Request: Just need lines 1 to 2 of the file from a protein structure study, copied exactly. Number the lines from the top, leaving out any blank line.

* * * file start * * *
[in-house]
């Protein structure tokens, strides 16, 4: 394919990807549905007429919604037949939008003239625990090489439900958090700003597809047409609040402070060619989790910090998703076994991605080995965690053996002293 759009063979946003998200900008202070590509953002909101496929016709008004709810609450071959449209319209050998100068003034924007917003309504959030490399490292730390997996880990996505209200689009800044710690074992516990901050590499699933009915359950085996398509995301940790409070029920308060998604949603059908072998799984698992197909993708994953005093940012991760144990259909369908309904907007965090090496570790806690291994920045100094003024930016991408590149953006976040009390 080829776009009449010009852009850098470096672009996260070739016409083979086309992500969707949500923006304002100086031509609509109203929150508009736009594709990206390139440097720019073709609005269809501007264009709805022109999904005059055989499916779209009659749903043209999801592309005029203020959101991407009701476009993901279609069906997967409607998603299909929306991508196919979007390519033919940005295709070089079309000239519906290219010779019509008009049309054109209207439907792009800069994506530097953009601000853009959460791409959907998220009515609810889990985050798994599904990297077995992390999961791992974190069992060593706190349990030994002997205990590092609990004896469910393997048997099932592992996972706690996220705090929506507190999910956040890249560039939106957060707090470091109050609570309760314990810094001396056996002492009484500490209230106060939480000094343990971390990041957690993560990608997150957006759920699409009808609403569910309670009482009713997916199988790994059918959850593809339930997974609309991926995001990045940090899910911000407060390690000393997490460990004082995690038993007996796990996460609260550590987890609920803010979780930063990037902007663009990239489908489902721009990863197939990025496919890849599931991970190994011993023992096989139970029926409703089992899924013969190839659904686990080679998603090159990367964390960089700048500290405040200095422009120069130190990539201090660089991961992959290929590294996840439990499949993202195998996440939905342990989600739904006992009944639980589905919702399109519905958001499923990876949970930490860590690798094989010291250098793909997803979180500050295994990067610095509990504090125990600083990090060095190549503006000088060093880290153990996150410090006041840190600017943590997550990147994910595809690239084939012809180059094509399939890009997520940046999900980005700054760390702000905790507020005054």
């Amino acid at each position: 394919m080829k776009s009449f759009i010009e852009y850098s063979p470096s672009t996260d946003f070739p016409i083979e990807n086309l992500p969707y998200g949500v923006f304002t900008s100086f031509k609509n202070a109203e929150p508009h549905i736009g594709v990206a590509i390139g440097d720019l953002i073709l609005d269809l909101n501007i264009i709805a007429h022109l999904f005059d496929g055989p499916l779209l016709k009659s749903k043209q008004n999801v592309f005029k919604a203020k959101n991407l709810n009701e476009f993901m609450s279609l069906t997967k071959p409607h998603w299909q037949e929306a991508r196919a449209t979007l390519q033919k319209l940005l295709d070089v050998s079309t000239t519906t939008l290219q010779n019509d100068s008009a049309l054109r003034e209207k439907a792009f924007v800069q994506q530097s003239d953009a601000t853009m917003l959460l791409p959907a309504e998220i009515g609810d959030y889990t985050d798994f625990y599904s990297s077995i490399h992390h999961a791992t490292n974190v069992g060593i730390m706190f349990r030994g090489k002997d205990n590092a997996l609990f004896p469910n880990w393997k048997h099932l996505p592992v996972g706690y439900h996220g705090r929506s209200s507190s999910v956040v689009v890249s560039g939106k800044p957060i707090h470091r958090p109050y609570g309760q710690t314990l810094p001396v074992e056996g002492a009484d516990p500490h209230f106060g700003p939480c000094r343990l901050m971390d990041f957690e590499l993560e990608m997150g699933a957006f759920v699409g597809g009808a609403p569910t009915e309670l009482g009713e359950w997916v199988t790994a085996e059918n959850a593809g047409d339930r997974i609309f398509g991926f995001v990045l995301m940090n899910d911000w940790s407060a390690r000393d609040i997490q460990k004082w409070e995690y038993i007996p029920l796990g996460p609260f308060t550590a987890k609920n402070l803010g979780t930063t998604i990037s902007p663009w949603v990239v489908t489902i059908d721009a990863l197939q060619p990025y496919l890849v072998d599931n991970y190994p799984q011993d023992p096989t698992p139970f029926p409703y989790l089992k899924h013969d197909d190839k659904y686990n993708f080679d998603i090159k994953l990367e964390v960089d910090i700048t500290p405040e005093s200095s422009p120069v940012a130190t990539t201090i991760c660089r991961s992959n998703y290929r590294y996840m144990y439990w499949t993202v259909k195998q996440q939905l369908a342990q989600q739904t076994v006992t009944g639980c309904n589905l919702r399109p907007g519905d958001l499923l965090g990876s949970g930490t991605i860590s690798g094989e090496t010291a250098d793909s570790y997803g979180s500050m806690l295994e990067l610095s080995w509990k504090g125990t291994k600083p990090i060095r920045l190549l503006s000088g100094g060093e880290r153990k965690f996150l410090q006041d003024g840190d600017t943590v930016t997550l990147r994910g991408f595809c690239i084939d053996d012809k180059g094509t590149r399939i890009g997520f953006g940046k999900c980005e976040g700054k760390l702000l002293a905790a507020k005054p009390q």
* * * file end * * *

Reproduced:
[in-house]
């Protein structure tokens, strides 16, 4: 394919990807549905007429919604037949939008003239625990090489439900958090700003597809047409609040402070060619989790910090998703076994991605080995965690053996002293 759009063979946003998200900008202070590509953002909101496929016709008004709810609450071959449209319209050998100068003034924007917003309504959030490399490292730390997996880990996505209200689009800044710690074992516990901050590499699933009915359950085996398509995301940790409070029920308060998604949603059908072998799984698992197909993708994953005093940012991760144990259909369908309904907007965090090496570790806690291994920045100094003024930016991408590149953006976040009390 080829776009009449010009852009850098470096672009996260070739016409083979086309992500969707949500923006304002100086031509609509109203929150508009736009594709990206390139440097720019073709609005269809501007264009709805022109999904005059055989499916779209009659749903043209999801592309005029203020959101991407009701476009993901279609069906997967409607998603299909929306991508196919979007390519033919940005295709070089079309000239519906290219010779019509008009049309054109209207439907792009800069994506530097953009601000853009959460791409959907998220009515609810889990985050798994599904990297077995992390999961791992974190069992060593706190349990030994002997205990590092609990004896469910393997048997099932592992996972706690996220705090929506507190999910956040890249560039939106957060707090470091109050609570309760314990810094001396056996002492009484500490209230106060939480000094343990971390990041957690993560990608997150957006759920699409009808609403569910309670009482009713997916199988790994059918959850593809339930997974609309991926995001990045940090899910911000407060390690000393997490460990004082995690038993007996796990996460609260550590987890609920803010979780930063990037902007663009990239489908489902721009990863197939990025496919890849599931991970190994011993023992096989139970029926409703089992899924013969190839659904686990080679998603090159990367964390960089700048500290405040200095422009120069130190990539201090660089991961992959290929590294996840439990499949993202195998996440939905342990989600739904006992009944639980589905919702399109519905958001499923990876949970930490860590690798094989010291250098793909997803979180500050295994990067610095509990504090125990600083990090060095190549503006000088060093880290153990996150410090006041840190600017943590997550990147994910595809690239084939012809180059094509399939890009997520940046999900980005700054760390702000905790507020005054």